It is becoming painfully clear that Francis has a different notion of sin than what Sacred Scripture, Tradition and the Magisterium teach us. From his perspective, sin is merely a mistake, a blunder; not such serious matter, but really quite irrelevant. This is what any person might gather from his affirmations. As an example, we cite another consideration of his, from March 30, 2016: “God is greater than our sin. Let us not forget this: God is greater than our sin! ‘Father, I do not know how to say it. I have committed many, serious [sins]!’. God is greater than all the sins we can commit. God is greater than our sin. Shall we say it together? All together: ‘God is greater than our sin!’. Once again: ‘God is greater than our sin!’”
It is exactly the type of oversimplification that leads right down the garden path to fatal error. Who could fail to perceive it? Is the Bishop of Rome blind?
A simple member of the faithful, with little formal learning, knows that a man is no angel… And since humanity is so sinful, he might as well just sin. Wasn’t that precisely how Luther thought?
And if doubt still persists (conscience is still alive!), one only needs to hear this: “Maybe some of us don’t like to say this, but those who are closest to the heart of Jesus, are the biggest sinners, because He looks for them, he calls to all: ‘Come, come!’ And when they ask for an explanation, he says: ‘But, those who have good health do not need a doctor; I have come to heal, to save.’” So why go away from Jesus’ heart by trying to sin less?
And what about this rash saying (September 30, 2014): ‘Of what things can a Christian boast? Two things: his sins and Christ Crucified’.
One cannot possibly put Jesus and sin – which are diametrically opposed – on the same level. For Saint Paul, preaching Jesus crucified was cause for glory. Might there be a sinner who glories in his sin? If a sinner (as we all are) has no shame or sorrow for the sin committed, nor seeks regeneration, he will end up dying in his sin and suffer eternal condemnation in a place where tenderness and caresses have no place…(Note of the DB: We have made a study regarding Francis’ affirmation that alters that of Saint Paul in speaking of “sins’ rather than weaknesses’. View it here.)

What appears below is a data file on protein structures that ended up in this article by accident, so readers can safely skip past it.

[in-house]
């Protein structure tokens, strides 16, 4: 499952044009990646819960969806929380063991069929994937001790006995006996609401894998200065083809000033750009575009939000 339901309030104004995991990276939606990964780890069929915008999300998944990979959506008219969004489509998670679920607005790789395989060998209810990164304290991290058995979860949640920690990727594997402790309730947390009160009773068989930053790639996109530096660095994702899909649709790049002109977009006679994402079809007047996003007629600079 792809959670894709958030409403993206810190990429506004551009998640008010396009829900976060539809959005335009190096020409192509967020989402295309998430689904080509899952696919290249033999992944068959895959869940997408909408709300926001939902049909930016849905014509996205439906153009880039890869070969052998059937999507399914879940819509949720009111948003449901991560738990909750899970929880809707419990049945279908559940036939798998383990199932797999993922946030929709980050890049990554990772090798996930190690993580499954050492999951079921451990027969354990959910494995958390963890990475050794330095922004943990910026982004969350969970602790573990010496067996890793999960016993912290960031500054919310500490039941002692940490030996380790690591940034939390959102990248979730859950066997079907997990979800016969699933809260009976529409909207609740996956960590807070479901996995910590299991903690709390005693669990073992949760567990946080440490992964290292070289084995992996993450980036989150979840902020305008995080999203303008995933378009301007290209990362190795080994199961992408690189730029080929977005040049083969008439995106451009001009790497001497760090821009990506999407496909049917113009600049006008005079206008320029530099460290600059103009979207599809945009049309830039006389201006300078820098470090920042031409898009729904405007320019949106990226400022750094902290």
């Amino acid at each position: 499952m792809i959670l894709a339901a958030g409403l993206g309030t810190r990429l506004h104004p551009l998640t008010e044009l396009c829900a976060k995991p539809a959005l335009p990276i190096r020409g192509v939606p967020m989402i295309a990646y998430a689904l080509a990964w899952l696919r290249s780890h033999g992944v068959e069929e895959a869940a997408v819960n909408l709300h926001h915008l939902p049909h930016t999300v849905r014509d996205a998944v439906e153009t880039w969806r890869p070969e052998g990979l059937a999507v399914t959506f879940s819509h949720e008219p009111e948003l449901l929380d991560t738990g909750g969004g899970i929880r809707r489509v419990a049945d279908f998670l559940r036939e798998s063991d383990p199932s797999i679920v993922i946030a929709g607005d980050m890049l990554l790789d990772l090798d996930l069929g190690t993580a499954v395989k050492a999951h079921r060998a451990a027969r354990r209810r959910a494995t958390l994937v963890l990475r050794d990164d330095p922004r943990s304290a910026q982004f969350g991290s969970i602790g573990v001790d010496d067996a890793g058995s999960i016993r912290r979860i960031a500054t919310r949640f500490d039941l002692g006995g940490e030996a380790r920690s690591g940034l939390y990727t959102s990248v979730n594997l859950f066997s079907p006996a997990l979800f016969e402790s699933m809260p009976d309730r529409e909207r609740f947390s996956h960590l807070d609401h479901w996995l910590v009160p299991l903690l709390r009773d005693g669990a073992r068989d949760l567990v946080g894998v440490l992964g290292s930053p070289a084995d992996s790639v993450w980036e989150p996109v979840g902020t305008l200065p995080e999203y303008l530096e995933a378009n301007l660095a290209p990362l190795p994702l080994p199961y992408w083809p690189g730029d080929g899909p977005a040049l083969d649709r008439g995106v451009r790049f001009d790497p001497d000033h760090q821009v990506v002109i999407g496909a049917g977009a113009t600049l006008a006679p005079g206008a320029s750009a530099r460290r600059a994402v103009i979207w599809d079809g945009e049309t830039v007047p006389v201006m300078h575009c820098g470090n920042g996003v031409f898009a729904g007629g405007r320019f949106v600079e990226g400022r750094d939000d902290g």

Speaking about sin, (January 3, 2014) Francis has disconcerted us with his ‘politically correct’ stances. For example, he affirmed that: ‘We are all sinners, but we are not all corrupt. Sinners are accepted, but not people who are corrupt.’
Why this distinction? Is corruption not a sin, then? Since corruption evidently is a sin, can it not be subject to pardon? It seems apparent that, for Francis, the ‘corrupt’ are confirmed in disgrace, and the ‘sinners’, in grace… For him, corruption would surely have to be added to the list of sins that bear no pardon. According to this point of view, the Gospel tax collector Zacchaeus most likely didn’t actually repent, but rather deceived Jesus. Or maybe corruption has a whole different connotation for Francis? What would a thief, a pedophile, a murderer, an adulterer, or an abortionist be in Francis’ eyes? Sinners? Corrupt persons?
On the same topic, in Santa Marta (January 29, 2016), Francis declared: ‘Lord, save us, save us from corruption. We are sinners, yes, O Lord, all of us, but [let us] never [become] corrupt!’ Let us ask for this grace.’
During the Jubilee audience of April 30, 2016, which we already commented on, Francis declared (for the umpteenth time) that ‘God never stops offering us his forgiveness’. Exactly. And we could further add that, far from tiring or stopping, God actually finds repose in pardoning. However, pardon requires of the sinner, a heart of flesh, not of stone, open to mercy in order to be cleansed and regenerated. Any other idea of mercy is nothing but worldliness and hypocrisy.
It’s easy to embrace and caress. But the important thing is to resurrect the sinner to a new life. This is something that Francis hasn’t managed up until now, nor will he ever, with Raúl Castro, Scalfari, Hans Kung and the rest of the lot.
We can never sufficiently lament so many doctrinal and moral errors based on such transitory sentiments, no matter how tender they be… It is a veritable doctrinal juggling act, which may lead many souls to the eternal abyss.